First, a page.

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Dokken: Encounters with wildlife can make for some memorable moments

Closer to home, I’ve never encountered anything that rivals a mountain lion, but there definitely have been a few encounters that stand out.

Bear goes free.jpg
A black bear sporting an ear tag in its left ear acclimates to its surroundings after being returned to the wild in March 2021 in Beltrami Island State Forest. As wildlife encounters go, bear sightings are generally memorable.
Brad Dokken / Grand Forks Herald
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GRAND FORKS — The topic of memorable wildlife encounters came up a few weeks ago during a virtual meeting of the Northland Outdoors team.

Brad Dokken
Brad Dokken

While anyone who spends time outdoors inevitably encounters some memorable moments, I didn’t give the subject much more thought until the other day, when Dennis Topp of Baudette, Minnesota, forwarded me images of a cougar that wandered past a trail camera he had set only a quarter-mile from his house. The Minnesota Department of Natural Resources verified the image as a confirmed cougar sighting, and I used the photos as an opportunity for an update on the status of the big cats in Minnesota.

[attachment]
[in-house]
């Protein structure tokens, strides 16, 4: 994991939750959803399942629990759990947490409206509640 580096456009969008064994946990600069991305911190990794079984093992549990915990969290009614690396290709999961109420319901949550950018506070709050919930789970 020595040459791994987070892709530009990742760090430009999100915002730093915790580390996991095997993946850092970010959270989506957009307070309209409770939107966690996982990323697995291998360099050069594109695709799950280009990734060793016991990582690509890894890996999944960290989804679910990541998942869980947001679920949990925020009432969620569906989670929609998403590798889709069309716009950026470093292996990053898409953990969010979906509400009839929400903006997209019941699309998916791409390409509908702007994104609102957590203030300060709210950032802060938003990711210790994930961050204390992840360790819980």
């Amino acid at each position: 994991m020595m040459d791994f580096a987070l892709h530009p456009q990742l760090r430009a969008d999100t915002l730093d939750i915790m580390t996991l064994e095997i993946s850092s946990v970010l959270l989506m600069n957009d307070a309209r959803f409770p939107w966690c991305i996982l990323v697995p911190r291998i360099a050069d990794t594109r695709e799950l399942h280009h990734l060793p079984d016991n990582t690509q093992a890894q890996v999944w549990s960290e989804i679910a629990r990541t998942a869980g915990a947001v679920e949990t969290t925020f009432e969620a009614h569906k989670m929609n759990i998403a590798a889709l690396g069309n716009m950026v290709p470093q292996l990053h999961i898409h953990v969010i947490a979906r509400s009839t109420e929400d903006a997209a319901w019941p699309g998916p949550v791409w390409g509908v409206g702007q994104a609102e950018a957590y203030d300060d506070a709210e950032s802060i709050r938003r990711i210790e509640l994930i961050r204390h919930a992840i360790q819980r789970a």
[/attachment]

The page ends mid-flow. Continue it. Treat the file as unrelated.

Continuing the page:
Cougar sightings have become more common in Minnesota than they were 20 years ago, but the Department of Natural Resources maintains the state does not have a breeding population of the big cats.

North Dakota has a breeding population of mountain lions, a name used interchangeably with cougars, but the DNR says there is no evidence of a breeding population in Minnesota. Instead, the big cats, which have a reputation for being secretive and traveling long distances, are just passing through when they’re spotted in the state. The number of confirmed sightings in Minnesota varies from one year to the next, and there’s no evidence to suggest they’re becoming more abundant.

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The abundance of trail cameras on the landscape these days likely ups the odds of encountering a wandering cougar, but sightings such as the one Topp shared with me remain rare – at least in Minnesota – and very memorable indeed.

Thinking back on my wildlife encounters, I had the good fortune of seeing polar bears, caribou and beluga whales in 1999 during a trip to Churchill, Manitoba. Polar bears wandered into town all three nights of our stay and were captured and sent to “polar bear jail” before being taken back out on the tundra, where they’d hopefully stay.

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A trip to Alaska in the summer of 2015 served up everything from mountain goats to sea lions and humpback whales, to the point where what seemed awesome the first day or so became almost routine at the end of our weeklong stay.

Closer to home, I’ve never encountered anything that rivals a mountain lion, but there definitely have been a few encounters that stand out.

Black bear sightings would have to top the list.